College of Fellows

Communio Film Group

Ron Austin

I am very pleased to be working with a group of talented and committed students, former students and graduates of the DSPT in the creation of a media workshop. We began meeting in January of 2012 and we are currently developing film projects.

Our primary goal is to integrate our Catholic faith and beliefs into our creative work as artists. To do this we know we must develop trusting and reciprocal relationships. Let me express our shared assumptions as a kind of credo:

We believe that God's Mystery is at the heart of art and thus our work must be open to revelation. We seek to reveal the sacrality of ordinary life and so our craft must be developed through a spiritual as well as an artistic discipline. We use advanced technology primarily to deepen human relationships. We believe that the only possible failure in our work could come from an insufficiency of charity and forgiveness.

Let me elaborate as to our premises and procedures.

The orientation of the workshop was initially based upon the spiritual principles that I articulated in my book, In a New Light: Spirituality and the Media Arts. These principles are not original with me but derived from Catholic thought as well as other great religious traditions. However expressed, I believe, from experience, that they provide the foundation of artistic creativity.

The three basic principles are, first, “being in the present moment,” which I have described as a “creative kenosis,” an emptying of one's self in the imitation of Christ that overcomes ego and opens us to others in the creative process.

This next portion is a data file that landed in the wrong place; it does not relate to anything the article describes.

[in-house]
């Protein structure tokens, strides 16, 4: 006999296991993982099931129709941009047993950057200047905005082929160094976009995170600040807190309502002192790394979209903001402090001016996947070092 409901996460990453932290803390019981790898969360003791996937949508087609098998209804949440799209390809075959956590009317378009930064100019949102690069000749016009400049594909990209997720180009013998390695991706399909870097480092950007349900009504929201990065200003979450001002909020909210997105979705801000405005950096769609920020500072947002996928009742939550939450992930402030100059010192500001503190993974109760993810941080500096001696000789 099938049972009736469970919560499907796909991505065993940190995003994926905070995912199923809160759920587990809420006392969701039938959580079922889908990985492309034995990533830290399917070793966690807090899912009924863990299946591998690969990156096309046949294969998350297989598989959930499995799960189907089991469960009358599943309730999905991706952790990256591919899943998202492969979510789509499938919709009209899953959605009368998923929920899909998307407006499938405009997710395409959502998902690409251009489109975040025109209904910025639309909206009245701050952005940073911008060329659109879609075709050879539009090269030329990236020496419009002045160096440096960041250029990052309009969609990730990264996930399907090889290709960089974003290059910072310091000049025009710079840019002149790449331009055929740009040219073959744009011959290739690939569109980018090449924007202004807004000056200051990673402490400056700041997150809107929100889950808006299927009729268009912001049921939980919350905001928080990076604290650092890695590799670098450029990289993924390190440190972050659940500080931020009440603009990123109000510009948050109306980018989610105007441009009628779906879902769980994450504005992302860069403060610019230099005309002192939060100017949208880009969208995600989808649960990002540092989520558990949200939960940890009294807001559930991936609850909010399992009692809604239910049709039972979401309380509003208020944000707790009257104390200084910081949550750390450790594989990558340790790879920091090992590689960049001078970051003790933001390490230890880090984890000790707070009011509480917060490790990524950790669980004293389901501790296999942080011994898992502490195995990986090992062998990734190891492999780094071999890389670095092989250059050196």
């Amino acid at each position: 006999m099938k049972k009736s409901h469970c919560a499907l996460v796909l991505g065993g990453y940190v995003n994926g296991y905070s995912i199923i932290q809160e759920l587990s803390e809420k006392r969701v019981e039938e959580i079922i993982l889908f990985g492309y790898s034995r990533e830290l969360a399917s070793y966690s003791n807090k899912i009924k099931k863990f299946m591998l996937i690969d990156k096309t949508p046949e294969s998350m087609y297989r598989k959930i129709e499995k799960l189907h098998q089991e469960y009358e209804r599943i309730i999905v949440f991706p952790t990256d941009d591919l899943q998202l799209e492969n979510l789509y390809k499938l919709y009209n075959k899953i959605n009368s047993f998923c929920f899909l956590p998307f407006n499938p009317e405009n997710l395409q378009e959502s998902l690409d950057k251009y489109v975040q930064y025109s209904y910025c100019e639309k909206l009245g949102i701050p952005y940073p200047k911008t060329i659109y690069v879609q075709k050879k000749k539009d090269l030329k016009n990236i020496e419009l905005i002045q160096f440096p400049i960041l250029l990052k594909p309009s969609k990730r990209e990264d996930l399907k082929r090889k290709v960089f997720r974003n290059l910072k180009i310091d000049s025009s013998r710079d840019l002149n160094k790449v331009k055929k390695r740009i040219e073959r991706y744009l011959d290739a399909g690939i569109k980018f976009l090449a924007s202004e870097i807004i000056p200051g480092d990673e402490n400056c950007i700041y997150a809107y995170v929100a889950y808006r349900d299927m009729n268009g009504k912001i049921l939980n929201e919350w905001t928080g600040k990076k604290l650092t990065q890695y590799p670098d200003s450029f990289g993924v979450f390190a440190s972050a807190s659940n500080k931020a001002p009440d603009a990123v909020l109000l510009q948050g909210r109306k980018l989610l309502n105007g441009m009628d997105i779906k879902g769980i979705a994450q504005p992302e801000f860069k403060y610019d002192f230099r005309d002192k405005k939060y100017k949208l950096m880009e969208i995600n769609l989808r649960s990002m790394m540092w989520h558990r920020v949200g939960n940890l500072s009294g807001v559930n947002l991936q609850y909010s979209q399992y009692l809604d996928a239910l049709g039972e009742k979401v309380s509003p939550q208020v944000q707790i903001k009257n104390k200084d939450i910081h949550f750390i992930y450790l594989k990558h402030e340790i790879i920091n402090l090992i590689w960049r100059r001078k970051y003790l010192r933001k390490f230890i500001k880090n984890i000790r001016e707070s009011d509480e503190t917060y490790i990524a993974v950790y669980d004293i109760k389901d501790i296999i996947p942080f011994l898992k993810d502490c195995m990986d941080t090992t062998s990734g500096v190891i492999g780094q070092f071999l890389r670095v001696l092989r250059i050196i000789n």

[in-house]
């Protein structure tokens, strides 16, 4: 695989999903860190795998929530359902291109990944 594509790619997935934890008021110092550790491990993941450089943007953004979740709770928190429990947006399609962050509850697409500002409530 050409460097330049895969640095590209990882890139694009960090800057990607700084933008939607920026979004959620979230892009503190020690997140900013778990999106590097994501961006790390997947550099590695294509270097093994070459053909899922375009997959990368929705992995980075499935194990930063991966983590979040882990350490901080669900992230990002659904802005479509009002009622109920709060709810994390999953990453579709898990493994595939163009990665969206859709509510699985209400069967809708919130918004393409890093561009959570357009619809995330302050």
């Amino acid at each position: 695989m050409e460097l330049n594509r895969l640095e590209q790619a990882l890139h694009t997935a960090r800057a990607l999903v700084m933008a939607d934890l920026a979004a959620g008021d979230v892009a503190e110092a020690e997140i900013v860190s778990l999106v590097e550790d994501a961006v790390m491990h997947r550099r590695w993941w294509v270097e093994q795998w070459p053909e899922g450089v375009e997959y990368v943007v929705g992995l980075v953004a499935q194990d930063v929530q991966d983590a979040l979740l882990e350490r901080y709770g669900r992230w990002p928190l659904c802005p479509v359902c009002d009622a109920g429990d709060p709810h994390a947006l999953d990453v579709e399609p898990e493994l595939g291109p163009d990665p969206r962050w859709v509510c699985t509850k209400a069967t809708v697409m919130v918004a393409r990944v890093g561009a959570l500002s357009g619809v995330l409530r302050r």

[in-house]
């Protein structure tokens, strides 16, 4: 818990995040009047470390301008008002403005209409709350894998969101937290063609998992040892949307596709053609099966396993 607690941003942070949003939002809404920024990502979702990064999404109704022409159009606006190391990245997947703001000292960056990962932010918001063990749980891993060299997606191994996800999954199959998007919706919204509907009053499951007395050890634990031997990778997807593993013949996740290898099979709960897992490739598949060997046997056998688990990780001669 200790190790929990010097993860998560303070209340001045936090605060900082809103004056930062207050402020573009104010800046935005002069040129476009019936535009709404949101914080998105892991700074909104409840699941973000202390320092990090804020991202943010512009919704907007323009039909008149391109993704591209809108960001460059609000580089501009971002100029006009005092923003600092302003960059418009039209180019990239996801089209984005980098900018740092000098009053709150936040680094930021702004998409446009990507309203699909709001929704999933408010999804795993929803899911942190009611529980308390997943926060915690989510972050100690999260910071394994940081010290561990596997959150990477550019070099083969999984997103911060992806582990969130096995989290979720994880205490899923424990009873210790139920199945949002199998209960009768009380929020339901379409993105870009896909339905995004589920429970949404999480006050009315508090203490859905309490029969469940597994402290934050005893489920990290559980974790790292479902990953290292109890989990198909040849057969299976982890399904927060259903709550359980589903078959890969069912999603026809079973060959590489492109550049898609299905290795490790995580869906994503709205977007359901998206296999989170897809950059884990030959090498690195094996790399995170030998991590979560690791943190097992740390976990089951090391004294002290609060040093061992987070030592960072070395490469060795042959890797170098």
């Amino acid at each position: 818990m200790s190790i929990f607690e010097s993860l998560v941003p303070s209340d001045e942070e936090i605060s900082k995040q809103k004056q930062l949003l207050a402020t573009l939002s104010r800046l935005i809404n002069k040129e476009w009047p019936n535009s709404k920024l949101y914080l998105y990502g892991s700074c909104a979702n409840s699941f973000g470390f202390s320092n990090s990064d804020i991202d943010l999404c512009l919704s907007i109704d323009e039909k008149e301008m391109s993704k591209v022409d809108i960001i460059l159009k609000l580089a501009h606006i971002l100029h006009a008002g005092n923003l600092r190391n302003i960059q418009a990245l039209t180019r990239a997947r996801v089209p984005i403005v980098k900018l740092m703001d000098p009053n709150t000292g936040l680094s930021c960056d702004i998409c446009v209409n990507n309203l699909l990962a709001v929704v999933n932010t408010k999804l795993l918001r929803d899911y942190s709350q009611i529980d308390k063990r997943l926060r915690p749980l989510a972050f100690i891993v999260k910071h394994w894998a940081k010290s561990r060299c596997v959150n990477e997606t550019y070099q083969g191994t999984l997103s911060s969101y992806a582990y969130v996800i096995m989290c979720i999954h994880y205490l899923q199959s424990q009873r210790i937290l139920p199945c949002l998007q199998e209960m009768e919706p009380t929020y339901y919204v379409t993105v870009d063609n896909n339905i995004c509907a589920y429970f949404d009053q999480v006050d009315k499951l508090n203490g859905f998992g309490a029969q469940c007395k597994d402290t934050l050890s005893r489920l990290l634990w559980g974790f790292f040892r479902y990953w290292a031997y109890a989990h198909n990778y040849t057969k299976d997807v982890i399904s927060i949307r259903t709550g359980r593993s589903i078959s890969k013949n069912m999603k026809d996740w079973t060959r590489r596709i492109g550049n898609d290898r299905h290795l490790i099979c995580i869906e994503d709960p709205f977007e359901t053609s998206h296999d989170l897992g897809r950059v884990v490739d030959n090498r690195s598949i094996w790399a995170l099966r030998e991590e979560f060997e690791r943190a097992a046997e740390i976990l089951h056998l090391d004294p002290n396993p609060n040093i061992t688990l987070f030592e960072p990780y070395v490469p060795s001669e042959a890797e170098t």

The second principle is “acknowledging the Mystery of the Other” which reflects the teachings of Martin Buber whose insights as to the necessity of an “I and Thou” relationship affirm the full potential of all human beings as well as their inexpressible uniqueness. This principle is fundamental in creating characters whether as a writer or actor.

The third principle is “to take the conflict to the deepest level where it can be shared,” which is not only a search for a deeper understanding of dramatic conflict but meant to prevent the scapegoating of adversaries and ultimately introduces the necessity of forgiveness.

My personal contribution to our initial process is to provide some perspective based on my experience in the media arts during the last half century. I have also previously engaged in some experiments in new forms of expression and creative relationships.

I have described our workshop as a “communio” by which I mean a group of people who are committed to communion and community as the basis of communication. A “communio” is a group of people not afraid to open their hearts to each other and who wish to offer their work to others as an act of love.

Our workshop activities include prayer and reflection, improvisational “games” meant to bond us and which will eventually be used for character and story development, and the viewing of the great spiritual films of the last century.

We are just beginning to form teams which will film some preliminary projects together, one of which is to create a “media portrait” of the city of Oakland.

We welcome your inquiries, in time will welcome your support, and always gratefully welcome your prayers.